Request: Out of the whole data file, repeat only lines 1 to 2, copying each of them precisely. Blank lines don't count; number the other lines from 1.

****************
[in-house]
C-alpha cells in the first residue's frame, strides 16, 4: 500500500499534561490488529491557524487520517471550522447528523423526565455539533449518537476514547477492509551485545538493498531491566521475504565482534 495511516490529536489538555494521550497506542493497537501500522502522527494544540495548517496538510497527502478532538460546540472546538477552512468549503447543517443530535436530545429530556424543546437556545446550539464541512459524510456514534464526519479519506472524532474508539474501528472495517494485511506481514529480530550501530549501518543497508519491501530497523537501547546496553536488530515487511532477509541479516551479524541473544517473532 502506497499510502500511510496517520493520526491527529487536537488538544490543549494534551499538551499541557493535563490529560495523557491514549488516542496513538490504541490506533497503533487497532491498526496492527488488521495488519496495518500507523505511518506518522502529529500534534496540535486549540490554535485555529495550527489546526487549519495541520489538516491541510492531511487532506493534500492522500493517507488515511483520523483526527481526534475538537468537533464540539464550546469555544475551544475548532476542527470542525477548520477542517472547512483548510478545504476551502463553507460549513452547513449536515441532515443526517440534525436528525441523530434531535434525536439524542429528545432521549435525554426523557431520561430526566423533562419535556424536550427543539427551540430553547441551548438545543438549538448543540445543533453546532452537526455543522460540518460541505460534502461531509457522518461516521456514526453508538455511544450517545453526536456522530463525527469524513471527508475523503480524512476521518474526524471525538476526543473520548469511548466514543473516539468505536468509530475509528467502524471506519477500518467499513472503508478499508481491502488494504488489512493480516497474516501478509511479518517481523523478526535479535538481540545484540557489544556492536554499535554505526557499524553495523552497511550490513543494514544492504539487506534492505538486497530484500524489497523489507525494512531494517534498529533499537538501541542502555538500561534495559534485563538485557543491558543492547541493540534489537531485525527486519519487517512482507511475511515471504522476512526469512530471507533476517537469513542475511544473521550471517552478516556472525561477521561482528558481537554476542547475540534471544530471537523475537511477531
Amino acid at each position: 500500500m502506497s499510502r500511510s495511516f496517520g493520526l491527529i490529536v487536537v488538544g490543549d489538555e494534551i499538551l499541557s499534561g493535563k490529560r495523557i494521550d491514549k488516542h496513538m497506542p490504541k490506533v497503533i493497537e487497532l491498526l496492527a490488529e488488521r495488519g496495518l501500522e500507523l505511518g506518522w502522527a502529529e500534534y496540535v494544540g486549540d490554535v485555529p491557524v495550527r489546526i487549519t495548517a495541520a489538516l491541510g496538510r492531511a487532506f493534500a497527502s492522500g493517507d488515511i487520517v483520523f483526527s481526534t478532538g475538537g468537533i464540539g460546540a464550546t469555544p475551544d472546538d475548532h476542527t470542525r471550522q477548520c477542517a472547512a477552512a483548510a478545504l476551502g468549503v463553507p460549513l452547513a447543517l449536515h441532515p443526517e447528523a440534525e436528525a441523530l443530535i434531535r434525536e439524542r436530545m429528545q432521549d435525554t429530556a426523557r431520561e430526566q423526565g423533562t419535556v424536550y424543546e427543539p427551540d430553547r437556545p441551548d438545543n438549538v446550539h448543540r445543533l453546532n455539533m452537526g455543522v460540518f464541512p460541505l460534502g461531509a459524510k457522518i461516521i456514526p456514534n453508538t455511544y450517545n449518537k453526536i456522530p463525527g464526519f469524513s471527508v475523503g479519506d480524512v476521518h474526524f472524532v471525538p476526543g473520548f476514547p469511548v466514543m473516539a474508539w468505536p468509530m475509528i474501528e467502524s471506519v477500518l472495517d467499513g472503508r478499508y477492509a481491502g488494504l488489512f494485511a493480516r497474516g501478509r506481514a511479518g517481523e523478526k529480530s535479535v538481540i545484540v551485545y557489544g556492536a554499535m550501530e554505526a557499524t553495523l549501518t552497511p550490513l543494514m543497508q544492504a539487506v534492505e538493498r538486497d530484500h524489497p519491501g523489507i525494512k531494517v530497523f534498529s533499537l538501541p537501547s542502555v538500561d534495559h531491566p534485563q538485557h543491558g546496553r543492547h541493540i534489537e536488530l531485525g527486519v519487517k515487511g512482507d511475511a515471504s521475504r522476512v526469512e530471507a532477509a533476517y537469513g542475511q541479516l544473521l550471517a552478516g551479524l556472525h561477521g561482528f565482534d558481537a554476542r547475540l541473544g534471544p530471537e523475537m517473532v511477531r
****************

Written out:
[in-house]
C-alpha cells in the first residue's frame, strides 16, 4: 500500500499534561490488529491557524487520517471550522447528523423526565455539533449518537476514547477492509551485545538493498531491566521475504565482534 495511516490529536489538555494521550497506542493497537501500522502522527494544540495548517496538510497527502478532538460546540472546538477552512468549503447543517443530535436530545429530556424543546437556545446550539464541512459524510456514534464526519479519506472524532474508539474501528472495517494485511506481514529480530550501530549501518543497508519491501530497523537501547546496553536488530515487511532477509541479516551479524541473544517473532 502506497499510502500511510496517520493520526491527529487536537488538544490543549494534551499538551499541557493535563490529560495523557491514549488516542496513538490504541490506533497503533487497532491498526496492527488488521495488519496495518500507523505511518506518522502529529500534534496540535486549540490554535485555529495550527489546526487549519495541520489538516491541510492531511487532506493534500492522500493517507488515511483520523483526527481526534475538537468537533464540539464550546469555544475551544475548532476542527470542525477548520477542517472547512483548510478545504476551502463553507460549513452547513449536515441532515443526517440534525436528525441523530434531535434525536439524542429528545432521549435525554426523557431520561430526566423533562419535556424536550427543539427551540430553547441551548438545543438549538448543540445543533453546532452537526455543522460540518460541505460534502461531509457522518461516521456514526453508538455511544450517545453526536456522530463525527469524513471527508475523503480524512476521518474526524471525538476526543473520548469511548466514543473516539468505536468509530475509528467502524471506519477500518467499513472503508478499508481491502488494504488489512493480516497474516501478509511479518517481523523478526535479535538481540545484540557489544556492536554499535554505526557499524553495523552497511550490513543494514544492504539487506534492505538486497530484500524489497523489507525494512531494517534498529533499537538501541542502555538500561534495559534485563538485557543491558543492547541493540534489537531485525527486519519487517512482507511475511515471504522476512526469512530471507533476517537469513542475511544473521550471517552478516556472525561477521561482528558481537554476542547475540534471544530471537523475537511477531